Edinburgh has done everything possible to minimise disturbance to special needs pupils as it replaces ageing schools, says Ewan Aitken
I was dismayed to read the Opinion article "Left in the dark by PPP" (TESS, February 13) which alleged that the needs of special needs pupils are being neglected by Edinburgh's education authority. This is totally untrue.
The article suggested that we would just shunt children from one school to another without consideration or consultation. That is extremely insulting and is without any basis in fact.
Edinburgh's "Smart Schools" initiative aims to improve the city's school buildings in all sectors. We recognise that despite the presumption of mainstreaming, for many children with special needs a mainstream education is not appropriate. We also recognise that many parents prefer a special school for their children.
For this reason we are making a considerable investment in special school provision. By 2006-07, we will have built six new special schools using a range of funding mechanisms. Oaklands School, for example, is the first project to be financed using prudential borrowing. The Oaklands project is an excellent example of our commitment to achieve the best for our SEN pupils.
When our original plans to build a new school in partnership with Capability Scotland fell through, we made an immediate commitment that we would build the Oakland community a new school. We explored every possible avenue. As a result very soon we will be going out to consult on site proposals for a new Oaklands. Our commitment to consult extends well beyond the formal statutory process and we will continue to involve staff, pupils and parents as the plans progress so they will really influence the final designs.
In all our work, we constantly face difficult decisions and compromises.
Sometimes circumstances outside our control mean we have to change our plans, but our determined aim remains the same - to get the best possible outcome for our pupils.
Our original proposals for Willowpark and Graysmill schools, to which the article refers directly, was to amalgamate them in a refurbished building.
As a direct result of listening to parents and staff views during the consultation process, the public private partnership (PPP) contract included a mandatory variant for a combined Graysmill-Willowpark school, rather than refurbishment, if a site became available.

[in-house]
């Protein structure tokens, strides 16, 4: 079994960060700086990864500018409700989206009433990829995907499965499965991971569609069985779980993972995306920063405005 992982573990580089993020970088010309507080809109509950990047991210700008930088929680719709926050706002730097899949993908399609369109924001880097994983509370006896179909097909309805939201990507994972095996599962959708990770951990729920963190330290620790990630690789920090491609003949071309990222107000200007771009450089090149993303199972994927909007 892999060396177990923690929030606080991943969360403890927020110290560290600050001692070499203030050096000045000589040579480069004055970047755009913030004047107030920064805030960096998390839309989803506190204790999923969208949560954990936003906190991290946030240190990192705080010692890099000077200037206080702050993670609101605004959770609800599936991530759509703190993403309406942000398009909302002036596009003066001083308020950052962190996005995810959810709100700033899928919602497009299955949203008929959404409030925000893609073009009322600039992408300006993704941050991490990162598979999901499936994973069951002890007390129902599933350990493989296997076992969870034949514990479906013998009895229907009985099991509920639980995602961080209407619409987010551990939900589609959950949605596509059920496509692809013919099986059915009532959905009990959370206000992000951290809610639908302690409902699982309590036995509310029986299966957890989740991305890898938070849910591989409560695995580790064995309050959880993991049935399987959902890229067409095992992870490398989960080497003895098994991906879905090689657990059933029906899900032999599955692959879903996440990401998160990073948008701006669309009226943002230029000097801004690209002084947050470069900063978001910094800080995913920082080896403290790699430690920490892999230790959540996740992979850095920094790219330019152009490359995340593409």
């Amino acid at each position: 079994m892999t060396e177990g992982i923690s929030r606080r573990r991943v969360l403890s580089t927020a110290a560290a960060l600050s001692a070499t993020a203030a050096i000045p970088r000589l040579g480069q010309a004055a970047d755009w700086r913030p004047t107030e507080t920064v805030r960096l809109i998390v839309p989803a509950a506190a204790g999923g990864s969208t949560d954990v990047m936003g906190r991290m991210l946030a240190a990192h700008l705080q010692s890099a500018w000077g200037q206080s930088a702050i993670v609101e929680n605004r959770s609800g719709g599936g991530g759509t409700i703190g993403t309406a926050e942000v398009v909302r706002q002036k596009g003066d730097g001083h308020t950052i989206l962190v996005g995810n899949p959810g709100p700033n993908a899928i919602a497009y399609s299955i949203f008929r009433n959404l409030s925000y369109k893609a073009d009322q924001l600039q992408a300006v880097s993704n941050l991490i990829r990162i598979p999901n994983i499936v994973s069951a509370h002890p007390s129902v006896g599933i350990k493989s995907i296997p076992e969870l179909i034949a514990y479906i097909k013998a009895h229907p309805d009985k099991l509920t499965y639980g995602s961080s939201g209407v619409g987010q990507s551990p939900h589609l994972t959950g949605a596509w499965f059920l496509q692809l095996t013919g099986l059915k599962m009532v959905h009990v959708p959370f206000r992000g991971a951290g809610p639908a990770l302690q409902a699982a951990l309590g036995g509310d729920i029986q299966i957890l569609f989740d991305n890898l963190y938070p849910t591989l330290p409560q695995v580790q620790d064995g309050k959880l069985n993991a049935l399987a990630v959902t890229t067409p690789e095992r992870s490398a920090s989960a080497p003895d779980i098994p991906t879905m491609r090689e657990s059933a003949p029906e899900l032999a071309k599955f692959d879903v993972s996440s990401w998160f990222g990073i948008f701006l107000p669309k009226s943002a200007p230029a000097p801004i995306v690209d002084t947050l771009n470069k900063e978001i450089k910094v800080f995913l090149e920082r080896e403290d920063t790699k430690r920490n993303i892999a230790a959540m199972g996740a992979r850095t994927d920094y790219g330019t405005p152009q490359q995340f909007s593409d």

New sites did become available - although maybe not in a way we would have liked. A serious fire at Oxgangs primary opened up the opportunity to consider the development of an "educational campus". Assessment of this option, following widespread consultation with the schools and communities involved, showed that it was feasible to bring mainstream primary and secondary schools together on the same site with a brand new Graysmill-Willowpark school.
Another fire destroyed the building being refurbished for our proposed secondary for pupils with social, emotional and behavioural difficulties (SEBD). This meant delays there but also another opportunity.
Investigations showed us that it would now be realistic to fund a purpose-built school and house it on the Willowpark site, specifically to meet the needs of our secondary SEBD students.
While there were real benefits for the school communities under these plans, they also meant difficult choices. Our construction partners suggested a timetable where both schools would open in 2005 but would see the Willowpark pupils being decanted to Graysmill for a year.
The other option was to delay the construction of the new SEBD school for yet another year, which meant pupils continuing to be taught in a building deemed unsatisfactory by HM Inspectorate.
It was hard to balance the needs of one group of vulnerable children with another given their very different needs and, in one case, with few vocal advocates? It was a tough choice, but a real one that we, as an education authority, had to consider in detail. As usual, we asked all those involved, parents, staff and pupils. The result is a comprehensive report, agreed at the council meeting last week, to postpone the new SEBD school for a year to prevent the need for a decant. It is a decision greatly influenced by our consultation process.
This shows the February 13 article to be absolutely wrong - we do care a great deal about special education and the views of our parents, pupils and staff in deciding the best way forward for all.
Ewan Aitken is executive member for youth strategy and education on Edinburgh City Council.